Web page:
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Maternal Aggression


A bitch with her puppies

Maternal aggression is defined broadly to include growling, snarling or biting in an attempt to see off an intruder. It is mostly seen in intact females with a litter of puppies or in females with pseudopregnancy. It can be directed toward people or other animals, and it is stimulated by an actual or perceived threat to her litter. The term maternal aggression is also used to describe the aggression or cannibalism directed toward the puppies by the bitch.


What are the presenting signs of maternal aggression?

 

The signs of aggression arise when the bitch’s puppies or toys that mimic puppies are protected. It occurs more frequently after a first litter. The presenting signs include:-

  1. A bitch with a litter approached by another animal/person.

  2. A bitch inexperienced as a mother.

  3. An inexperienced bitch who persists to be aggressive in later whelpings.

  4. Approached bitch in false pregnancy (Pseudopregnancy/pseudocyesis) with a litter of toys or on a bed.

  5. A bitch warns and then attacks an animal/person approaching her litter.


What causes maternal aggression in dogs?

 
A bitch protecting her puppy

There are several causes of maternal aggression and they include the following:-

  1. Neurophysiological influences:-instinctive protective behaviour of mother towards her young.

  2. The level of stimulus (of perceived threat).

  3. Bitch's experience/learned effects of consequences of behaviour.

  4. Bitch's hormonal status.

  5. Maternal aggression may have a genetic component,

The probability that threat and attack will be generated under defined circumstances is determined by the following:


Normal factors

A Yorkshire terrier with her puppies
  1. Natural protective maternal behaviour real or adopted items.

  2. Aggression directed against a perceived threat to her puppies.



Abnormal factors

3D Illustration of DNA

  1. Probably subtle interaction between bitch's genotype and environment.

  2. Disposition to aggression.






Aggravating factors

  1. Previous experience.

  2. The actual situation in which bitch finds herself.

  3. Hormonal status: sex steroids may have a direct effect on the brain.

  4. Metabolic disturbances.

  5. Irritability due to maternal disease, eg mastitis.

  6. Hunger.

3D Illustration of the neural units of the brain
3D Illustration of the neural units of the brain

Aggression is difficult to define and relate to physiological mechanisms but it is likely that this behaviour is under the influence of groups of neural units rather than a specific aggression centre of the brain. Hormonal status modifies the intensity of response.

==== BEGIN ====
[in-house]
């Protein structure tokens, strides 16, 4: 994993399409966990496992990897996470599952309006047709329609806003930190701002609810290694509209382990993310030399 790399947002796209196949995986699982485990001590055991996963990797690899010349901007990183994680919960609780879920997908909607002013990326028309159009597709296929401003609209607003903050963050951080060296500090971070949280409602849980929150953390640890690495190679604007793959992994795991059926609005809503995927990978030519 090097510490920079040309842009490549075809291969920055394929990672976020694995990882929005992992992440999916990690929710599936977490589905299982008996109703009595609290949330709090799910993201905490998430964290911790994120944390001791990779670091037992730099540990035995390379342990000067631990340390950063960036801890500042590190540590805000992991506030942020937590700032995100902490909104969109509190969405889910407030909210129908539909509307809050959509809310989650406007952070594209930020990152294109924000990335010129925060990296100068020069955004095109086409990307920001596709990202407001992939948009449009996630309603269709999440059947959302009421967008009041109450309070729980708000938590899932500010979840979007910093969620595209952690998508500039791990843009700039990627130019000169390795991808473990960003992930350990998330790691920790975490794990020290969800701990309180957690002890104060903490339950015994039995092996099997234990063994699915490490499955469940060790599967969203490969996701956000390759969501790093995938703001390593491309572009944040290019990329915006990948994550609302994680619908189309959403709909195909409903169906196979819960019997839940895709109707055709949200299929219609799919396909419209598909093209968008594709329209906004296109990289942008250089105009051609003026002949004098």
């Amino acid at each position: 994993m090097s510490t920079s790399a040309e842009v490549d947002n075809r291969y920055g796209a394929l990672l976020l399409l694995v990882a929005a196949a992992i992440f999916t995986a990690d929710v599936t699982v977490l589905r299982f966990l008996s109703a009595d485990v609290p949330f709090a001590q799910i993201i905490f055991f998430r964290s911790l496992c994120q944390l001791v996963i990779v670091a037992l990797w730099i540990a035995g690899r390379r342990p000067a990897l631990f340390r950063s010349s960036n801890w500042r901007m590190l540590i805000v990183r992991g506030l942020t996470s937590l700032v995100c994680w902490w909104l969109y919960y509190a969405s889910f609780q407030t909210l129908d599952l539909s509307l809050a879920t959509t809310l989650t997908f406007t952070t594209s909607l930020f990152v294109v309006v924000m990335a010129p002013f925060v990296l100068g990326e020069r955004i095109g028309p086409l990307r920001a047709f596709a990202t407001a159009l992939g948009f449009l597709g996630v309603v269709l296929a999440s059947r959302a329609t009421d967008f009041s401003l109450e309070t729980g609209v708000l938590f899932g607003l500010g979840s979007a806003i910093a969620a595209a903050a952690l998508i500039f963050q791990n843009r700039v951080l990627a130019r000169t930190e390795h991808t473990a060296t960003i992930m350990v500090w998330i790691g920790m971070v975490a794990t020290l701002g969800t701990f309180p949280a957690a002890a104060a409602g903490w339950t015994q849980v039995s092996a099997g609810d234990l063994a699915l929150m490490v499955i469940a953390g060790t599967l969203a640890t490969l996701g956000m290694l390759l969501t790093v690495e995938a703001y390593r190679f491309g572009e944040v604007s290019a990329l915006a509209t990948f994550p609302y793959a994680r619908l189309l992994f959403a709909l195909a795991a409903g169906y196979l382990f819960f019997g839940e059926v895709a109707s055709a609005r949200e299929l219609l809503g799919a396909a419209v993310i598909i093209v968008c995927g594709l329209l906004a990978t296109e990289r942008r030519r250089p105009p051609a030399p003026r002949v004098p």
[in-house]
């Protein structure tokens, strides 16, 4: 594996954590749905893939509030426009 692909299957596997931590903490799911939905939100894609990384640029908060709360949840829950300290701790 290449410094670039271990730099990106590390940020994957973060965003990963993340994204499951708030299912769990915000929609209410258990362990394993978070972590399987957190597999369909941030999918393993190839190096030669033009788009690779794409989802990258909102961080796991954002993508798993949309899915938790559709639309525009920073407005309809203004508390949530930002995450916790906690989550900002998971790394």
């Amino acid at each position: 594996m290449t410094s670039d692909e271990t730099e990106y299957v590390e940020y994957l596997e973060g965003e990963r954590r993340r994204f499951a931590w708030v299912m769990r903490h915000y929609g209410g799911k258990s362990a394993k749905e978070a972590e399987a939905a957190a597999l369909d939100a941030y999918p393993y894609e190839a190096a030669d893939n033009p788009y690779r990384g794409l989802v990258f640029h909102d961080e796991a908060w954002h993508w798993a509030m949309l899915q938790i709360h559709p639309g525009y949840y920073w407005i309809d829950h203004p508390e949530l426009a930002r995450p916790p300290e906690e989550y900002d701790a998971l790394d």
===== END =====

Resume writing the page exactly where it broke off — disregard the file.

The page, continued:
How is maternal aggression diagnosed?

 

Maternal aggression is diagnosed by assessing the health status of the bitch and evaluating her history. The history should indicate:-

  1. Whether the bitch has puppies and if the aggressor is inexperienced with pregnancy, i.e. if it is her first pregnancy.

  2. Whether people threaten or tease the bitch or the puppies.

  3. Whether the bitch is in false pregnancy.

Maternal aggression needs to be differentiated from pain, predatory, protective, redirected and territorial aggression.

How is maternal aggression treated?

 
  1. The first thing to be done is to recognize the possibility of maternal aggression and take steps to minimize the stress on the bitch.

  2. Keep other animals and humans away from the bitch.

  3. Avoid confrontation.

  4. Distract or lure the bitch away from the puppies if the puppies need to be examined.

  5. Counter condition aggressors' perception of threat.

  6. The aggression should resolve when the hormonal state returns to normal and/or the puppies are weaned.

How is maternal aggression prevented or controlled?

 

Awareness by a dog owner of the following is important:-

  1. Maternal aggression in a bitch after pups are born is a possibility.

  2. The need for quiet and sympathetic handling of such animals, minimizing stress to both mother and puppies.

  3. Avoiding getting between the mother and the offspring.

  4. Ovariohysterectomy (spay) can prevent further incidents of maternal aggression.

References

 

Overall K L (1997)Clinical behavioural medicine for small animals.Mosby. pp103-106.


Landsberg G, Hunthausen W & Ackerman L (1997)Handbook of behaviour problems of the dog and cat. pp 164.


Askew H (1996)Treatment of behaviour problems in dogs and cats.pp 147.


Association of Pet Behaviour Counsellors, PO Box 46, Worcester WR8 9YS, UK. Tel/Fax: +44 (0)1386 751151; Email: apbc@petbcent.demon.co.uk; Website: http://www.apbc.co.uk.


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